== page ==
Homeland Security officials said on Tuesday that there was a 28% drop in the number of migrants encountered by Customs and Border Protection last month, amid a crackdown on migrants by Mexico.
For the first time this year, the number of migrants apprehended by immigration authorities after crossing the Southwest border dropped in June.
There were 104,344 people encountered in June, down from 144,278 the month before. Homeland Security officials said the numbers of single adults, families, and unaccompanied minors encountered at the border had all declined. The tally includes apprehensions between ports of entry as well as people who were deemed “inadmissible” by Customs officers.
Last month, the Trump administration had put pressure on Mexico to do more to stop the migrant flow, and President Trump threatened tariffs unless Mexico acted.
Since then, Mexico has deployed National Guard and federal police to secure its northern and southern borders, and it has agreed to expand what’s known as the Remain in Mexico program, which requires asylum-seekers to wait in Mexico for their day in a U.S. immigration court.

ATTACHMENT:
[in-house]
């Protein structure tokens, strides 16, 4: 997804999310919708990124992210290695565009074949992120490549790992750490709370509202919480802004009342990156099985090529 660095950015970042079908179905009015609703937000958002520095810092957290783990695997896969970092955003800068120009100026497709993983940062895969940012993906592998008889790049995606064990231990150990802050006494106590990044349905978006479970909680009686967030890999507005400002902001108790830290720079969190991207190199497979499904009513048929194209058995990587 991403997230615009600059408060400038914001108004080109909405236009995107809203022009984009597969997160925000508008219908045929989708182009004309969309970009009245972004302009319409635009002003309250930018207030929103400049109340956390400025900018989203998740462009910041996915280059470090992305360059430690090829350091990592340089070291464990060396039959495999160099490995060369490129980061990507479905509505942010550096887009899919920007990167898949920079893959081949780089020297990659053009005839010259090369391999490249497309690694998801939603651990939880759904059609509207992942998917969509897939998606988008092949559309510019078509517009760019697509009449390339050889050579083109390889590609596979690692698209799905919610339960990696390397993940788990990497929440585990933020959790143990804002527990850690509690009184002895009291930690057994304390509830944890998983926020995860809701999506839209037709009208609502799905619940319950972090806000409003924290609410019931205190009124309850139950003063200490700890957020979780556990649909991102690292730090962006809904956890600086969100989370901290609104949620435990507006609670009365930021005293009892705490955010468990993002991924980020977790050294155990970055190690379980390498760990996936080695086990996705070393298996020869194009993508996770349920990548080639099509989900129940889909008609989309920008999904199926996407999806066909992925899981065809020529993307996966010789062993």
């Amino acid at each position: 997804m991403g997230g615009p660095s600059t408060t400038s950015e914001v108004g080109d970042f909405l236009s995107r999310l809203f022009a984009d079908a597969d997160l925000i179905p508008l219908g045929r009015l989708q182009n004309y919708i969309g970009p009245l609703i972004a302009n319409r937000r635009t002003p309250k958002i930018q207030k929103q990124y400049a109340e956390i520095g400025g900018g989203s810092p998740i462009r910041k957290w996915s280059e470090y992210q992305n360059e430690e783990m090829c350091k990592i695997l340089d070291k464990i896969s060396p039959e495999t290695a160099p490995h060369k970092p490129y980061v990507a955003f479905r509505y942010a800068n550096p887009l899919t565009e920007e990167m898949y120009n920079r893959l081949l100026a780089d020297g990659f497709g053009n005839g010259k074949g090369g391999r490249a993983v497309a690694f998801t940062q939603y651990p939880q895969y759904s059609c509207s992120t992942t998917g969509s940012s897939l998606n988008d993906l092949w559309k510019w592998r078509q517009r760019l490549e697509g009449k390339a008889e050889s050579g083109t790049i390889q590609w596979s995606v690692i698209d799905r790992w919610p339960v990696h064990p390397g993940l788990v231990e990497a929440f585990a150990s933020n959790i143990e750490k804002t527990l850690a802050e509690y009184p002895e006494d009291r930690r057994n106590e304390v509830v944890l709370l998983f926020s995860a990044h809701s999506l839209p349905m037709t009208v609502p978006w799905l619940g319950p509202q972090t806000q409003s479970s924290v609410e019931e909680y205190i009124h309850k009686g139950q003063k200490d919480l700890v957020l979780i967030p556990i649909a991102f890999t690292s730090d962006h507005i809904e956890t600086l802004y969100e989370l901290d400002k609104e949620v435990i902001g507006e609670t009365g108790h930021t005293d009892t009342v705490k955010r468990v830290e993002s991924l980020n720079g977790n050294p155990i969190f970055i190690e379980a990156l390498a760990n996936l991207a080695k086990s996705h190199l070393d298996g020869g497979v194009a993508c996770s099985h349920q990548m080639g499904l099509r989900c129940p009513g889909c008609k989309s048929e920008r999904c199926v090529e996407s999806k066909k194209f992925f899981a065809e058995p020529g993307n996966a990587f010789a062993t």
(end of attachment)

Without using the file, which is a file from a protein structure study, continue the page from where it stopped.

“Since the administration reached a new agreement with Mexico, we’ve seen a substantial increase in the number of interdictions on the Mexican southern border,” DHS said in its statement.
Acting Homeland Security Secretary Kevin McAleenan said he expected the numbers to be down, and said it was more than just a seasonal decline—Mexico’s efforts were making an impact.
The volume of people crossing the border has overwhelmed facilities. Border Patrol routinely is now holding as many as 20,000 people at a time when 4,000 is considered at capacity.
“We are still in an ongoing border security and humanitarian crisis,” the department said in a statement. “We are past the breaking point and in a full-blown emergency. This situation should not be acceptable to any of us.”
Includes reporting from The Associated Press
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